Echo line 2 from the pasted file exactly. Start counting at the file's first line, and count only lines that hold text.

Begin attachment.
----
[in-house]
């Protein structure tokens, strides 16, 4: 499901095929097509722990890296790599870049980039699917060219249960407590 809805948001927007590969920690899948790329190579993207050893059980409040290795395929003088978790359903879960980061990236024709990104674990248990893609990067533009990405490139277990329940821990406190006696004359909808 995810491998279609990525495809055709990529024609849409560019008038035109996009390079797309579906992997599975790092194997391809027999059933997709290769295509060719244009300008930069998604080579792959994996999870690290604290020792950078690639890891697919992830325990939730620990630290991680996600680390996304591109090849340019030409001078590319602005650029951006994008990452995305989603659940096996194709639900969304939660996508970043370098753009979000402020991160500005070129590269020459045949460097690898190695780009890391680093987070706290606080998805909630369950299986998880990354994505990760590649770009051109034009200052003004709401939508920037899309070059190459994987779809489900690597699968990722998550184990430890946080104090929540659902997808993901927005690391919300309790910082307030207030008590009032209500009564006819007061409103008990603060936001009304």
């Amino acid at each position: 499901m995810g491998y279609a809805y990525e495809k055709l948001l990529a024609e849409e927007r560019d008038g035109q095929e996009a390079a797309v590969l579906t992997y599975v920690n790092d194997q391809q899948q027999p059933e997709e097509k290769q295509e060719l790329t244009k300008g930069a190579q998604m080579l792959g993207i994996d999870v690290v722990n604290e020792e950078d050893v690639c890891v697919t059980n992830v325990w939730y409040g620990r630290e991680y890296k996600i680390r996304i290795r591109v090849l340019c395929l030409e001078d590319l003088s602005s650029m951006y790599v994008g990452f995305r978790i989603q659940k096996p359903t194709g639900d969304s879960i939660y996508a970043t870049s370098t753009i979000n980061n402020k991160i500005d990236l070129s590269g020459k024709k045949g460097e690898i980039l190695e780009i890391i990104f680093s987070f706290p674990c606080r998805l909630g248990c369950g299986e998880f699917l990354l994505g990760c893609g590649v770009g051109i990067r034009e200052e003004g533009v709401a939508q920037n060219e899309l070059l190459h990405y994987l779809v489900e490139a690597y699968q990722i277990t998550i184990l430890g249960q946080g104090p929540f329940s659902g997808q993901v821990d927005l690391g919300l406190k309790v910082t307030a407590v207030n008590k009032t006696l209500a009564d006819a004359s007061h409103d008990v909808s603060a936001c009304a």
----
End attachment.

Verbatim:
């Protein structure tokens, strides 16, 4: 499901095929097509722990890296790599870049980039699917060219249960407590 809805948001927007590969920690899948790329190579993207050893059980409040290795395929003088978790359903879960980061990236024709990104674990248990893609990067533009990405490139277990329940821990406190006696004359909808 995810491998279609990525495809055709990529024609849409560019008038035109996009390079797309579906992997599975790092194997391809027999059933997709290769295509060719244009300008930069998604080579792959994996999870690290604290020792950078690639890891697919992830325990939730620990630290991680996600680390996304591109090849340019030409001078590319602005650029951006994008990452995305989603659940096996194709639900969304939660996508970043370098753009979000402020991160500005070129590269020459045949460097690898190695780009890391680093987070706290606080998805909630369950299986998880990354994505990760590649770009051109034009200052003004709401939508920037899309070059190459994987779809489900690597699968990722998550184990430890946080104090929540659902997808993901927005690391919300309790910082307030207030008590009032209500009564006819007061409103008990603060936001009304």